The Commission moved for partial summary judgment, arguing that Messrs. Myers and Romo acted as unregistered brokers in selling the joint venture interests which were investment contracts and thus securities. Exchange Act Section 15(a) prohibits a person from acting as a broker without registering with the Commission, the Court began. The term broker is defined by Exchange Act Section 3(a)(4). It includes “any person engaged in the business of effecting transactions in securities for the account of others,” according to the statutory definition. Being “engaged in the business,” “effecting transactions” and “buying and selling” securities are phrases not defined in the statute but by the courts. Effecting transactions includes soliciting investors to purchase securities, participating in the negotiations between the issuer and the investor and receiving transaction based compensation.
Here Messrs. Myers and Romo acted as brokers. The two men “were cold-calling potential investors from lead sheets, developed relationships by discussing the potential investor’s history, recommended the investment with Mieka, sent the potential investors offering documents, took orders and were paid transaction based compensation. Indeed, about $4 million was raised from 60 investors in 21 states. Mr. Myers was paid $165,453.47 for an offering in 2010 and $102,484 in 2011. Mr. Romo received $69,962 in commissions for his work in 2010. Under these circumstances there is no doubt that Messrs. Myers and Romo were acting as unregistered brokers – each admits to not being registered.
It is equally clear that the joint venture interests offered to investors here were investment contracts and thus securities. The classic test is whether 1) individuals are led to invest money, 2) in a common enterprise with 3) the expectation that they would earn a profit solely through the efforts of the promoter or someone other than themselves. Since the interests sold by Messrs. Myers and Romo meet this test they are securities. Thus in selling these securities Messrs. Myers and Romo, who were not registered with the Commission as brokers, violated Exchange Act Section 15(a). Partial summary judgment was granted in favor of the Commission.
SEC Enforcement – Filed and Settled Actions
Statistics: Last week the SEC filed 3 civil injunctive cases and 4 administrative proceedings, excluding 12j and tag-along proceedings.
Insider trading: SEC v. Little, Civil Action No. 1:17-cv-03536 (S.D.N.Y. Filed May 11, 2017) names as defendants Walter Little, a lawyer who was a partner at Foley & Lardner LLP, and Andrew Berke, his friend and neighbor. Over a period of about one year, beginning in February 2015, Mr. Little accessed his firm’s computer system and obtained inside information regarding seven clients and eleven significant events. In each instance he traded in advance of the event while in possession of the information, reaping about $363,797 in profits. In six instances he tipped Mr. Berke who traded through two accounts in advance of the upcoming corporate event. He obtained $640,651 in trading profits. The complaint alleges violations of Securities Act Section 10(b) and Exchange Act Sections 10(b) and 14(e). The case is pending. A parallel criminal action was filed by the Manhattan U.S. Attorney’s Office against the two men.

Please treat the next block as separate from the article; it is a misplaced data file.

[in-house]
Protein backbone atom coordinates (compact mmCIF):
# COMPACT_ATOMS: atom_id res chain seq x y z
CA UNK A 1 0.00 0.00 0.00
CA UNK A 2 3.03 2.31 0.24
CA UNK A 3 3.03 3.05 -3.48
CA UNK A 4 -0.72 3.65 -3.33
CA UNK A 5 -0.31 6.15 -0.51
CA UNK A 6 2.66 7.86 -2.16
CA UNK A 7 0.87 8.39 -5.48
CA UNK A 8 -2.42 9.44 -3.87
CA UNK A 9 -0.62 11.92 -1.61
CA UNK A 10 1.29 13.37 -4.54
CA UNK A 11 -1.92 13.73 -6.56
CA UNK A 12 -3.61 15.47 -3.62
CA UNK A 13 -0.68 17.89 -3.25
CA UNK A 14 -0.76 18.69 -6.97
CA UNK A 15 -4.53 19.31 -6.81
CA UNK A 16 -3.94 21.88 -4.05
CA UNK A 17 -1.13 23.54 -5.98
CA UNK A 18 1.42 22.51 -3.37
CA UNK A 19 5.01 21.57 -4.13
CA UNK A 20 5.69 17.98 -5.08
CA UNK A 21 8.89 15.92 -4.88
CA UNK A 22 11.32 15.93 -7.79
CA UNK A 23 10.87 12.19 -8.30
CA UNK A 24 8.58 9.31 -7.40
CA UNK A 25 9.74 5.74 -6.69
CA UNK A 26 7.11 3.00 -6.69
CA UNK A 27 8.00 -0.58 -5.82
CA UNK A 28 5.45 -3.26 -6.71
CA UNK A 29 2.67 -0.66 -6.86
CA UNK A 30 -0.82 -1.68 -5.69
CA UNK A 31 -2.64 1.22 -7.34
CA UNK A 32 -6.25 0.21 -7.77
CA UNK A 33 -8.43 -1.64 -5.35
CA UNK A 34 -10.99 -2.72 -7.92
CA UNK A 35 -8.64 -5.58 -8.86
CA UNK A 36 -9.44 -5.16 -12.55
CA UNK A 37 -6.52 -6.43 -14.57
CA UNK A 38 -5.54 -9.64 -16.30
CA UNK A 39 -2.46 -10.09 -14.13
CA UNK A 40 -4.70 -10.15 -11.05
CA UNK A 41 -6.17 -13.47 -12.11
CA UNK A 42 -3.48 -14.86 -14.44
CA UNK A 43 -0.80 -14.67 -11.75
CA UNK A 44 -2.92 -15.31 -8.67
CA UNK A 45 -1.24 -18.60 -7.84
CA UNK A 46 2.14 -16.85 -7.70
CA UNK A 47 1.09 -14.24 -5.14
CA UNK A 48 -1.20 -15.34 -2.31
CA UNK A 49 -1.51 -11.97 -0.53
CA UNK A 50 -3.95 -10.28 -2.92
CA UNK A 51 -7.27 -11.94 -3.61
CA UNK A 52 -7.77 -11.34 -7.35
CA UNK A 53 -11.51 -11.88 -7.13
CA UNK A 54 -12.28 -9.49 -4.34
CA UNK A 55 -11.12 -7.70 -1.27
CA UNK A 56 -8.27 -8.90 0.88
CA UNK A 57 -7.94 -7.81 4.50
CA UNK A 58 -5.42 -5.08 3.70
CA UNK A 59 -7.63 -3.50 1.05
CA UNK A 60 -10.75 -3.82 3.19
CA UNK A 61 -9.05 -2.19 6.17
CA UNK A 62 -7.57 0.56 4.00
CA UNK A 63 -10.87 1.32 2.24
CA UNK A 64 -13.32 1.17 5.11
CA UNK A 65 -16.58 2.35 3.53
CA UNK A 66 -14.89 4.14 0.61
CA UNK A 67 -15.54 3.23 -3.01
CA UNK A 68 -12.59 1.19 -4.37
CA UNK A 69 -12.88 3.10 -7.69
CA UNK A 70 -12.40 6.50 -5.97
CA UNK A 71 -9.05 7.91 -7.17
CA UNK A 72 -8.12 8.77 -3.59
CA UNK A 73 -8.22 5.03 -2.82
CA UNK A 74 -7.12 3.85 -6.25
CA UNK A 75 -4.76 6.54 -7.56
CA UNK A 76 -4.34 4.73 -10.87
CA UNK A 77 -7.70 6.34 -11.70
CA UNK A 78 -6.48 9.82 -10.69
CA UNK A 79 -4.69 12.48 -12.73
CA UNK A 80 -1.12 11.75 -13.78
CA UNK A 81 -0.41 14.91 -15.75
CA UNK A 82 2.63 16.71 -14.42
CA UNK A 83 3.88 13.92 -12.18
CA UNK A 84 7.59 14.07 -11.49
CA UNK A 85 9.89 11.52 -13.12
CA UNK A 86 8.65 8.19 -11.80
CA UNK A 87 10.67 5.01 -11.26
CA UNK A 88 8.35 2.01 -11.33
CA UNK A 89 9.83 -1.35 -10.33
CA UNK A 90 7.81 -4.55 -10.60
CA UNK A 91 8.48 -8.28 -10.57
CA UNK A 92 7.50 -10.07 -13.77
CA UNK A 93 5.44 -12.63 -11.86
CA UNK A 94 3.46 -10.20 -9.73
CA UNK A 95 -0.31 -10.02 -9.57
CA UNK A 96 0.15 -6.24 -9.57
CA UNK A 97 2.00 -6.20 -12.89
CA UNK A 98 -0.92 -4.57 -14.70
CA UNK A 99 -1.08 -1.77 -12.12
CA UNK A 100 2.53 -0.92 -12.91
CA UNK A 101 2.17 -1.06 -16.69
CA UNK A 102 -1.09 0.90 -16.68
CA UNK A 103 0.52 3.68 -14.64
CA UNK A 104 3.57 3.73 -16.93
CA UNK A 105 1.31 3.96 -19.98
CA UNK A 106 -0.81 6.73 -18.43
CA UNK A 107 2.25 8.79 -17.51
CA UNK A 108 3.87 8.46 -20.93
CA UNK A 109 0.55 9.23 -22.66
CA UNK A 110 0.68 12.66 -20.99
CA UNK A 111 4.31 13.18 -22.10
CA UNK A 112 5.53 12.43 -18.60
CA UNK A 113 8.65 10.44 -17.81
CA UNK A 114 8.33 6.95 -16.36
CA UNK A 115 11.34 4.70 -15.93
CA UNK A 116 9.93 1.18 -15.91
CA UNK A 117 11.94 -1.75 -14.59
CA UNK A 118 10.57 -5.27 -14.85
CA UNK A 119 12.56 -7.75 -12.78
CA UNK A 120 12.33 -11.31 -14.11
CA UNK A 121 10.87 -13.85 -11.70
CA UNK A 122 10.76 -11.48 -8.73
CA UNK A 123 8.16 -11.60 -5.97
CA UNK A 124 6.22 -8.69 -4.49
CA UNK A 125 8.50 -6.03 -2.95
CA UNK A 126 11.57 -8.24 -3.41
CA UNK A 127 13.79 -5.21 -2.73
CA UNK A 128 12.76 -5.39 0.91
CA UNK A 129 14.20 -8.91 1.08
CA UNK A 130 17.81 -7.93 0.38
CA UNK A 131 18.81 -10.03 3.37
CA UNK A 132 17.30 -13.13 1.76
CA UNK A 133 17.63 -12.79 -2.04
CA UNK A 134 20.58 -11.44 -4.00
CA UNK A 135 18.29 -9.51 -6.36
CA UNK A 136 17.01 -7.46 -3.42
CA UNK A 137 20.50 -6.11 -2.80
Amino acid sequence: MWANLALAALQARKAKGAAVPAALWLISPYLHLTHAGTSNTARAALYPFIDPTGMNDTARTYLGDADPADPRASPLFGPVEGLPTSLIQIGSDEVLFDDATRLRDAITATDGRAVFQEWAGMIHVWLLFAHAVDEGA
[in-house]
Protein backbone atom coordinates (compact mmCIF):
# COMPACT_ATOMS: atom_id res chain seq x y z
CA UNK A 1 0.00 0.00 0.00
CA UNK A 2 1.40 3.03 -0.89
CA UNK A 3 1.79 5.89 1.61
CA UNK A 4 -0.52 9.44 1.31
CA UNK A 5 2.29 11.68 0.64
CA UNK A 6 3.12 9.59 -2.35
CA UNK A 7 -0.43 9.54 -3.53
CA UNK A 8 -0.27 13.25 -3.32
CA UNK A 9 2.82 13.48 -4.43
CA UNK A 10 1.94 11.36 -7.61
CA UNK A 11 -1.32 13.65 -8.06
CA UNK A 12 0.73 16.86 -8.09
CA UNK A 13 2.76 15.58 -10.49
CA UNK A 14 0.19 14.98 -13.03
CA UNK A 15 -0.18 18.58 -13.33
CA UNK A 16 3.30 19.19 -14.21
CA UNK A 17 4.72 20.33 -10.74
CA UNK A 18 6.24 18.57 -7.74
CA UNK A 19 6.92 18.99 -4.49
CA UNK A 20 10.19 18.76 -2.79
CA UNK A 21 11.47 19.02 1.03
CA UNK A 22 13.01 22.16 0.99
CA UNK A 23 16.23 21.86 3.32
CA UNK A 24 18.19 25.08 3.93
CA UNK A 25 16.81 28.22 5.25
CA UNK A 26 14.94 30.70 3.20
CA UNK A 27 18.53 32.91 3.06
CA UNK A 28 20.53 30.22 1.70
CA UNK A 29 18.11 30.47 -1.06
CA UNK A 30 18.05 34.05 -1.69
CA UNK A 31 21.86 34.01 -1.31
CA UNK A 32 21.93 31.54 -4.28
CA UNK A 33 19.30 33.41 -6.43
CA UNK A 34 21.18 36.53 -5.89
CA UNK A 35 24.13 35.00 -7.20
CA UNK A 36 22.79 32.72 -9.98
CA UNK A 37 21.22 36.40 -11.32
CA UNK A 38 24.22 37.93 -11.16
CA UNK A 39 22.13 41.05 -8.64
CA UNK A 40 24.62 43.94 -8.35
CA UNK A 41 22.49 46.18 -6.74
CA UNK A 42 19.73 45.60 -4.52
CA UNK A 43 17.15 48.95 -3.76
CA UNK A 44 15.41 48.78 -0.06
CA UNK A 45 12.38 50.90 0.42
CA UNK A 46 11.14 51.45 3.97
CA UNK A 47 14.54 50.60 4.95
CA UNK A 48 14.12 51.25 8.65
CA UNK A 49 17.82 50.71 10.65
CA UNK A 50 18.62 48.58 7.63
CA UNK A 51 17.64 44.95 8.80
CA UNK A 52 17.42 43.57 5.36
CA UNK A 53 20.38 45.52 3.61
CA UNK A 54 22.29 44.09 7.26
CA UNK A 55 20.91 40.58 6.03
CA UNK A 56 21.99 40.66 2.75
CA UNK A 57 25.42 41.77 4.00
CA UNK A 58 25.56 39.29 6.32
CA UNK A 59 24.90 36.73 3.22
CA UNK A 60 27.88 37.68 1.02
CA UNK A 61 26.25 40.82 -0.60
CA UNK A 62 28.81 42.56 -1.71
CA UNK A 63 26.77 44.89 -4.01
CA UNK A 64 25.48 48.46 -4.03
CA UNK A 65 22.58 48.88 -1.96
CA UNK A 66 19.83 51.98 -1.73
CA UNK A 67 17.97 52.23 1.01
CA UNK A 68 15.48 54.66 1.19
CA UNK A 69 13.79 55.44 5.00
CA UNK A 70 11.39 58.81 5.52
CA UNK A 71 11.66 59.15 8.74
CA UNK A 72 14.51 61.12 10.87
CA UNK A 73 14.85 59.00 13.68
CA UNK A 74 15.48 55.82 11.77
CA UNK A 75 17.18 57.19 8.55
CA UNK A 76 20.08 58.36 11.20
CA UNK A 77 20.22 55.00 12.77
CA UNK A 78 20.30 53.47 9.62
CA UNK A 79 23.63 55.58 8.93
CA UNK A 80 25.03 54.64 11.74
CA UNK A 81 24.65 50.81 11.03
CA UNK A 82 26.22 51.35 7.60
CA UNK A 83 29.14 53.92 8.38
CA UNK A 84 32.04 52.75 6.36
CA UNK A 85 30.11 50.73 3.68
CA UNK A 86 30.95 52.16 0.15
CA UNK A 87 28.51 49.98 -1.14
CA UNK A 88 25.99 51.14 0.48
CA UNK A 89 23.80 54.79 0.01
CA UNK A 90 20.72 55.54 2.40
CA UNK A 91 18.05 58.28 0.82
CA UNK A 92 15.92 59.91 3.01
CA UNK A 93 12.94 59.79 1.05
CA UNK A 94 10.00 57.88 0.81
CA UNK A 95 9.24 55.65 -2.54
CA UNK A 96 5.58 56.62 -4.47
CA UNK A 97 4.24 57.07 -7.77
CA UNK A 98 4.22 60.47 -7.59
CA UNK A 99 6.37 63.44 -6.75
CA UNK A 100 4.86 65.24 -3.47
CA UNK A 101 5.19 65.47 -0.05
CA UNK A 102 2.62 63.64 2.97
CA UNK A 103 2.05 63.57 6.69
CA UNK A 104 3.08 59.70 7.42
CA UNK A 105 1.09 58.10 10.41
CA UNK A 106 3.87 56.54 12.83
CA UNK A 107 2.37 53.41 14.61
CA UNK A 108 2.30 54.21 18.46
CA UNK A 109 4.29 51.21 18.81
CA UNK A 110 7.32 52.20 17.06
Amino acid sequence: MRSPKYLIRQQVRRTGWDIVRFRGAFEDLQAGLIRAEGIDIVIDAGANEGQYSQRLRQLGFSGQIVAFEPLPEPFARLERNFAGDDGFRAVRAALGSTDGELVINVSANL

Undisclosed Perks: In the Matter of Miles S. Nadal, Adm. Proc. File No. 3-17980 (May 11, 2017) is an action against the former Chairman of the Board, CEO and President of MDC Partners, Inc., a publicly-traded marketing company. From 2009 through 2014 Respondent is alleged to have received, but not disclosed, million of dollars in compensation from the firm in perquisites, personal expense reimbursement and other items. The Order alleges violations of Exchange Act Sections 10(b), 13(a), 13(b)(2)(A), 13(b)(5) and 14(a). To resolve the proceeding Mr. Nadal consented to the entry of a cease and desist order base on the Sections cited in the complaint. In addition, he is prohibited for a period of five years from serving as an officer or director of any issuer. He will also pay disgorgement of $1.85 million, prejudgment interest and a penalty of $3.5 million.
Wrap-fees: In the Matter of Barclays Capital Inc., Adm. Proc. File No. 3-17978 (May 10, 2017). Barclays was a registered investment adviser and broker-dealer. During the period here – generally 2010 to the end of 2014 – the firm served as an adviser to clients in its wrap fee programs. While the firm had multiple programs with different objectives, generally they used third-party managers or sub-advisers. Those persons were, according to Barclays, evaluated and monitored – due diligence was conducted to ensure that client accounts were properly maintained. This was detailed in Forms ADV. Despite representations in its filings, client agreements, brochures and market materials, the firm failed to perform the initial due diligence and ongoing monitoring as represented. The materials describing the due diligence and monitoring were thus materially false and misleading. In addition, over a four year period beginning in January 2011 Barclays represented to clients that it would calculate its investment advisory fees based on the average of the three month-end values of each account’s assets in the billing quarter but in fact did not. Rather, in excess of 22,000 accounts were overcharged by a total of about $2 million. Finally, during the same period the firm did not have adequate procedures and systems to ensure that certain mutual fund clients received fee waivers or less expensive shares for which they were eligible. Thus many clients were overcharged for the shares purchased. The Order alleges violations of Securities Act Sections 17(a)(2) and (3) and Advisers Act Sections 206(2), 206(4) and 207. In resolving the matter the firm agreed to certain undertakings, including the payment of over $3.5 million to certain wrap fee clients whose investments underperformed and who paid excess fees. The firm also consented to the entry of a cease and desist order based on the Sections cited in the Order and to a censure. In addition, the adivser will pay disgorgement of $49,785,417, prejudgment interest and a penalty of $30 million.